What an INCREDIBLE place! Absolutely AMAZING!
When we first were told that we HAD to see Petra, we knew nothing of the place and had no idea what the big deal was about. Well, it is up there with The Great Wall of China as a place not to miss. It offers both stunning natural features as well as spectacular manmade structures.
A little history lesson first. The Petra area has been inhabited for thousands and thousands of years. It reached its zenith during the time of the Nabataeans in the centuries before and after the birth of Christ. Petra is situated at the head of Wadi Musa, or The Valley of Moses, an area considered one of the likely spots where Moses stuck the ground to have water gush forth. The Nabataeans were able to prosper here due to their proximity to ancient caravan routes, a plentiful water supply and nearby agricultural and grazing lands. Ancient Petra is also situated in an easily defended position that allowed the Nabataeans to rule the area for centuries.
The entrance to the ancient site is one of the marvels of the place. After walking down a wide path of loose stone surrounded by light colored sandstone and dotted with Flintstone like caves (this place had to inspire the TV show!), you enter the Siq, a very narrow, deep, deep gorge of vertical sandstone cliffs. This passageway is approximately 1 km long, and at times is as narrow as 4 meters wide.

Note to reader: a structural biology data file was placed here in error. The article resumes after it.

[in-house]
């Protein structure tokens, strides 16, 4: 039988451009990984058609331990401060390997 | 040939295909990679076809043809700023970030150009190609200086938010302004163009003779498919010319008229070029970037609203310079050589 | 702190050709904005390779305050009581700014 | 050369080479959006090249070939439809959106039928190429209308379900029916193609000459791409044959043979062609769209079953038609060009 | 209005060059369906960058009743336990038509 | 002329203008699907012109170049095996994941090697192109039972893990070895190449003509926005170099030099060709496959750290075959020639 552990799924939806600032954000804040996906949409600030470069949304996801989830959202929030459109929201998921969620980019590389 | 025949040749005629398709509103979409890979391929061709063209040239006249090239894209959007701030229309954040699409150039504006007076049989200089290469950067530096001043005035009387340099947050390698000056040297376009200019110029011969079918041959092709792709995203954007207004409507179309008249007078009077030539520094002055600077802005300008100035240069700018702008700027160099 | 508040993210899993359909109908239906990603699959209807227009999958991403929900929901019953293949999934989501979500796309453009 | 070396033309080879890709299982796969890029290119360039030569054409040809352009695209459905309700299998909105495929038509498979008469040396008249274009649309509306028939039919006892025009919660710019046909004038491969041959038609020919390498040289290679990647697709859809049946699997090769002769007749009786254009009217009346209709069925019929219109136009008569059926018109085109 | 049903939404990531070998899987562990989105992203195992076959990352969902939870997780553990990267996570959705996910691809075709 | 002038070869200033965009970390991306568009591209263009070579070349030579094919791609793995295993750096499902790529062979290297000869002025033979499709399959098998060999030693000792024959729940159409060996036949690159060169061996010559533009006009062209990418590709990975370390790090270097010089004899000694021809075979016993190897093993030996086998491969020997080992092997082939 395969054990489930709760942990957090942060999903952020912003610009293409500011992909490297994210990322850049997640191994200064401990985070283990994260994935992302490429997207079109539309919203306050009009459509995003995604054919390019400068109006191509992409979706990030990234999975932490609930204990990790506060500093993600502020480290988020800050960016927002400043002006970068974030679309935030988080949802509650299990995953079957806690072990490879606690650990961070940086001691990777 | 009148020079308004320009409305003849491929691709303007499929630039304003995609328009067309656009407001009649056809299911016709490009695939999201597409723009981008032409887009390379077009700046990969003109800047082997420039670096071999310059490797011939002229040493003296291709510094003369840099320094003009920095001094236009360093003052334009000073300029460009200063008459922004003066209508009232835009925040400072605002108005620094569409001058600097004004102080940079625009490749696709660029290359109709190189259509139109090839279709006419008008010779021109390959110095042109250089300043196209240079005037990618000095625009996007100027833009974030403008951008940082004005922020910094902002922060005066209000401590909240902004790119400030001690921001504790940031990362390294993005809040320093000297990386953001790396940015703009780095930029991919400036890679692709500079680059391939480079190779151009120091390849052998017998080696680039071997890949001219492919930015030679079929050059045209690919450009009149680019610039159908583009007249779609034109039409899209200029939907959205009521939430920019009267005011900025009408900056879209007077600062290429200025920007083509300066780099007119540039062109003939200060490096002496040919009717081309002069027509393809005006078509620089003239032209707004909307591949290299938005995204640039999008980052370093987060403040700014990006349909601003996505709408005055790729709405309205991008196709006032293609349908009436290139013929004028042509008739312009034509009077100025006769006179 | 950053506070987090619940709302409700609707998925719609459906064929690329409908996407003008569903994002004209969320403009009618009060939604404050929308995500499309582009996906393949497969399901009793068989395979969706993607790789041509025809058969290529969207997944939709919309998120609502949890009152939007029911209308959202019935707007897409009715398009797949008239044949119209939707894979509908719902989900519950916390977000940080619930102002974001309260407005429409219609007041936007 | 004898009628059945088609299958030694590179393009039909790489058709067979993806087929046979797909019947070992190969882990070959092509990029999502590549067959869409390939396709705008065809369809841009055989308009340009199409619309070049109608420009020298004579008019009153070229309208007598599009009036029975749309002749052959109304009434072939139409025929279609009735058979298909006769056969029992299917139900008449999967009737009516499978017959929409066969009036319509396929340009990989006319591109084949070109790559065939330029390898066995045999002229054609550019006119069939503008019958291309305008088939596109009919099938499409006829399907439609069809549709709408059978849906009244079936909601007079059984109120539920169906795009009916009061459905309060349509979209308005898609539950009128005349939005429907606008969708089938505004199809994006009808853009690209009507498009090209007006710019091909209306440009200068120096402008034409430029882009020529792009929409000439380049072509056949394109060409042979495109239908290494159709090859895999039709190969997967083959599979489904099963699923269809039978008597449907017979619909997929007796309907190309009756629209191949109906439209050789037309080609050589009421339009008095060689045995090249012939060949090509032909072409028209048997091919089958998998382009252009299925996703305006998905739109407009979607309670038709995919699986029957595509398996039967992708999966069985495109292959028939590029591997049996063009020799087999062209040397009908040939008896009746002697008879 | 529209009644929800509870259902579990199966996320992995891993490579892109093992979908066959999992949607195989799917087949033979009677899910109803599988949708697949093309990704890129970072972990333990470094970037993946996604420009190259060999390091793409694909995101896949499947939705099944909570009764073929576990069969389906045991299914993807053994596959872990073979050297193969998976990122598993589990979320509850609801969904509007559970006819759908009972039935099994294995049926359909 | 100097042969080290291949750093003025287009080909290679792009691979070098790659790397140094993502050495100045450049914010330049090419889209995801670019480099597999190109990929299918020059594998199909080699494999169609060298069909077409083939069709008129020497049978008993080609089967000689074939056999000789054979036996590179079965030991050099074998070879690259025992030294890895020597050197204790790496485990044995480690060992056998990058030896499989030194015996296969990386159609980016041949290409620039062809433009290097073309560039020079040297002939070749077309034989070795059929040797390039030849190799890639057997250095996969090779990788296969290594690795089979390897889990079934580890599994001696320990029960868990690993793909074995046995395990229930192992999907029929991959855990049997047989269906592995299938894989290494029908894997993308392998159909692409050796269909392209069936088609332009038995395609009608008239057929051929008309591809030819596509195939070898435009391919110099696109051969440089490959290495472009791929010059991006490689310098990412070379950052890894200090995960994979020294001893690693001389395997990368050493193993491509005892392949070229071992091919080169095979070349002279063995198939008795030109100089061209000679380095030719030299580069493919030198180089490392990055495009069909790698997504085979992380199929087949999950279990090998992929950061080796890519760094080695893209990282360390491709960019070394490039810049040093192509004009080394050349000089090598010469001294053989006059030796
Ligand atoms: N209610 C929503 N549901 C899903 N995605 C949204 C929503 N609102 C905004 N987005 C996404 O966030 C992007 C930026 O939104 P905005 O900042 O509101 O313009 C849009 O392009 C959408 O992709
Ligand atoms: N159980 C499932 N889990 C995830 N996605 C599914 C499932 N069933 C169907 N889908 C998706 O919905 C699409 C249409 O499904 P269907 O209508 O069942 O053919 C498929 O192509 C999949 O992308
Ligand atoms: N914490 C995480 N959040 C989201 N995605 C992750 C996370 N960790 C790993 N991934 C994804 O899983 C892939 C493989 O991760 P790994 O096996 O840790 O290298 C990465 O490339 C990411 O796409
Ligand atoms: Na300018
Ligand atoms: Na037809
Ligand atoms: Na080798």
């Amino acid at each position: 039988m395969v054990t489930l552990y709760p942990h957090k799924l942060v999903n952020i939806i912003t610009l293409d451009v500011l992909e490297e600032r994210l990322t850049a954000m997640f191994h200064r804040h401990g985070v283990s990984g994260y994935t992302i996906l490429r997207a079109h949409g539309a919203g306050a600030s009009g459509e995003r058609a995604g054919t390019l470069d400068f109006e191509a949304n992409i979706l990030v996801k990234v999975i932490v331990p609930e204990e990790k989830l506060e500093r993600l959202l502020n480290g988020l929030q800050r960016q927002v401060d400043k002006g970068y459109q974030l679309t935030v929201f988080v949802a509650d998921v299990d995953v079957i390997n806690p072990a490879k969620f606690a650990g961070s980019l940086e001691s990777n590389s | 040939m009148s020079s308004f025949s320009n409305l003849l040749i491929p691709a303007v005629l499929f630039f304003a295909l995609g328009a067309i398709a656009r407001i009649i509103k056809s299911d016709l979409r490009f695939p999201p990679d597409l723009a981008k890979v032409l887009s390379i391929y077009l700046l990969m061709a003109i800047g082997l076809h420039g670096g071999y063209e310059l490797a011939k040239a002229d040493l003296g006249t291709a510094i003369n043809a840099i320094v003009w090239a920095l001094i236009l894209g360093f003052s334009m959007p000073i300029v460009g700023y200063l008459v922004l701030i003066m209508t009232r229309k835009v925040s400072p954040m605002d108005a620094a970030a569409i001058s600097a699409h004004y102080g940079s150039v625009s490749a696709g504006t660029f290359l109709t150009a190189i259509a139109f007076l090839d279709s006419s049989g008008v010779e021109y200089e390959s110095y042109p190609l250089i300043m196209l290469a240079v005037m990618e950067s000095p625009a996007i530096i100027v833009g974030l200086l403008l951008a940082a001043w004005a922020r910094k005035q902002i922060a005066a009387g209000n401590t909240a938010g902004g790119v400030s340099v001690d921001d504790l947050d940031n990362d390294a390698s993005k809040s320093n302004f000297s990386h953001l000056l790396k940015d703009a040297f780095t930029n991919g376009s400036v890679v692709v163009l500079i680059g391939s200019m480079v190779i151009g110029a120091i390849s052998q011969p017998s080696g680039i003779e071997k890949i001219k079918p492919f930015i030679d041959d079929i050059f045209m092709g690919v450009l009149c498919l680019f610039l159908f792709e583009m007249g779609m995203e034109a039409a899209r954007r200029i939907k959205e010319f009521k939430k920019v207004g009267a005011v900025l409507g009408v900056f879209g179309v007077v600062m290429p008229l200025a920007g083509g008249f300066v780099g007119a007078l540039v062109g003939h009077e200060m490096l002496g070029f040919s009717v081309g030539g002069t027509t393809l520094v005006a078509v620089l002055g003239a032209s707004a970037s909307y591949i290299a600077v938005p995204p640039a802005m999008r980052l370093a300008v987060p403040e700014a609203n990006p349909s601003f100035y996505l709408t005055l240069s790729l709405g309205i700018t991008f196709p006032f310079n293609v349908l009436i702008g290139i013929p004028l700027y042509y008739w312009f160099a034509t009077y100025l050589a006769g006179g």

Our first trip down the Siq was during their evening, luminary show. It was quite something, but in the daytime it is even more spectacular as the colors of the stone are visible. The Siq ends at The Treasury, one of several massive structures that are carved out of the pink, red, and brown sandstone cliffs of Petra. It is a stunning site. Period. The building is believed to be a tomb for an important ancient Nabataean king, and provides just the first of many OMG moments in this place. After proceeding through another narrow, Siq like passageway, you enter a more wide open area with numerous tombs and temples carved into the cliffs on either side of the valley floor. Some require some climbing to reach, others are on the valley floor.
Included in the spectacle that is Ancient Petra is an ampitheater cut into the rock by the Nabataeans and later enlarged by the Romans who gained control of the city in the first century AD. One of the most stunning sites is The Monastery, another massive structure carved into the side of a cliff. To reach the Monastery one needs to climb 800+ steps, but the climb is well worth the effort. The views from the Monastery area are breathtaking. More recently, the caves of ancient Petra served as homes to Bedouins who lived off the growing tourism trade and sheet and goat herding. They were moved out by the government in the early 1990s.
Jordan. A place we never even considered visiting, but with The Dead Sea, Wadi Rum, Petra, and The Gulf of Aqaba where we spent our last 24 hours relaxing and snorkeling, the country is a travelers’ delight.